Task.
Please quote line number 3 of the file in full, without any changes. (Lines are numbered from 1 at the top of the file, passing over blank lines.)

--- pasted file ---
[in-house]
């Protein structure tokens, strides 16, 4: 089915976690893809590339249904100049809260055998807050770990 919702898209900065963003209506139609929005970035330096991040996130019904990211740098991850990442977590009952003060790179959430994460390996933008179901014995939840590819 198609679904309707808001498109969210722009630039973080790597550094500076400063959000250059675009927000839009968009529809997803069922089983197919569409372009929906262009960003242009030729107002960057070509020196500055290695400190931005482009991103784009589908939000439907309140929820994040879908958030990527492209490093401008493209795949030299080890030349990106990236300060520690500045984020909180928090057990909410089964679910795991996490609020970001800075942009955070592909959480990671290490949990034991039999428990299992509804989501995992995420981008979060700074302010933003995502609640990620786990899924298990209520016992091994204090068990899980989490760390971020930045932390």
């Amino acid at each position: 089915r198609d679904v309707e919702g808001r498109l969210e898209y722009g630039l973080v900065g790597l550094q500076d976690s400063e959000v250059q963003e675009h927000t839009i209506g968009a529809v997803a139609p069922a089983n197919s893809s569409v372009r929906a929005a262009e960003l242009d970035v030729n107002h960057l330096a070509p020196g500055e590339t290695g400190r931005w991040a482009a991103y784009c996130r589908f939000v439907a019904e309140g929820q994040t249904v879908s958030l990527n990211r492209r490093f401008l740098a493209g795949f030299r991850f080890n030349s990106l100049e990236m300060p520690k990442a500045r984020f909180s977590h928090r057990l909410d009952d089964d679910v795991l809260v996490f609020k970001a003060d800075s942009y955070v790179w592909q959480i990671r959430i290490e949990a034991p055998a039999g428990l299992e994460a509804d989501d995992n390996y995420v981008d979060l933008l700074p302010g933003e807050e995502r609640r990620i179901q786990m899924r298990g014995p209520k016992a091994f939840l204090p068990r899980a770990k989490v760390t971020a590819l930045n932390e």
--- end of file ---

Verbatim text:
């Amino acid at each position: 089915r198609d679904v309707e919702g808001r498109l969210e898209y722009g630039l973080v900065g790597l550094q500076d976690s400063e959000v250059q963003e675009h927000t839009i209506g968009a529809v997803a139609p069922a089983n197919s893809s569409v372009r929906a929005a262009e960003l242009d970035v030729n107002h960057l330096a070509p020196g500055e590339t290695g400190r931005w991040a482009a991103y784009c996130r589908f939000v439907a019904e309140g929820q994040t249904v879908s958030l990527n990211r492209r490093f401008l740098a493209g795949f030299r991850f080890n030349s990106l100049e990236m300060p520690k990442a500045r984020f909180s977590h928090r057990l909410d009952d089964d679910v795991l809260v996490f609020k970001a003060d800075s942009y955070v790179w592909q959480i990671r959430i290490e949990a034991p055998a039999g428990l299992e994460a509804d989501d995992n390996y995420v981008d979060l933008l700074p302010g933003e807050e995502r609640r990620i179901q786990m899924r298990g014995p209520k016992a091994f939840l204090p068990r899980a770990k989490v760390t971020a590819l930045n932390e």